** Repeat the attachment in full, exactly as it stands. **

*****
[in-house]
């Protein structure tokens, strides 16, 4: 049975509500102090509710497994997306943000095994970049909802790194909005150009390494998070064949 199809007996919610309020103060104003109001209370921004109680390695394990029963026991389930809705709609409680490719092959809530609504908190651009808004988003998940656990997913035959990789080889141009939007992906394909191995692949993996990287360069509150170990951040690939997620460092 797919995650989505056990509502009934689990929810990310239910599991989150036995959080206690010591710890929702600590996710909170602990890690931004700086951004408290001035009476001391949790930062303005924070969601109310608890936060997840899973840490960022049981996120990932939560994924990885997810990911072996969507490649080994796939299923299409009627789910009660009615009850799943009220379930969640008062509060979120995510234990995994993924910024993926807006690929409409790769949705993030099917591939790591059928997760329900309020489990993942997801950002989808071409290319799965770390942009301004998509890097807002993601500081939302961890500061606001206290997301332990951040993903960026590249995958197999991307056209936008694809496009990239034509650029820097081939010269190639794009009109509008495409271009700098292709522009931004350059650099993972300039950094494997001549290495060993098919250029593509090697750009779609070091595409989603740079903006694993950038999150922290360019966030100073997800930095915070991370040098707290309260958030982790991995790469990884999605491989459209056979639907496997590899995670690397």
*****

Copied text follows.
[in-house]
């Protein structure tokens, strides 16, 4: 049975509500102090509710497994997306943000095994970049909802790194909005150009390494998070064949 199809007996919610309020103060104003109001209370921004109680390695394990029963026991389930809705709609409680490719092959809530609504908190651009808004988003998940656990997913035959990789080889141009939007992906394909191995692949993996990287360069509150170990951040690939997620460092 797919995650989505056990509502009934689990929810990310239910599991989150036995959080206690010591710890929702600590996710909170602990890690931004700086951004408290001035009476001391949790930062303005924070969601109310608890936060997840899973840490960022049981996120990932939560994924990885997810990911072996969507490649080994796939299923299409009627789910009660009615009850799943009220379930969640008062509060979120995510234990995994993924910024993926807006690929409409790769949705993030099917591939790591059928997760329900309020489990993942997801950002989808071409290319799965770390942009301004998509890097807002993601500081939302961890500061606001206290997301332990951040993903960026590249995958197999991307056209936008694809496009990239034509650029820097081939010269190639794009009109509008495409271009700098292709522009931004350059650099993972300039950094494997001549290495060993098919250029593509090697750009779609070091595409989603740079903006694993950038999150922290360019966030100073997800930095915070991370040098707290309260958030982790991995790469990884999605491989459209056979639907496997590899995670690397």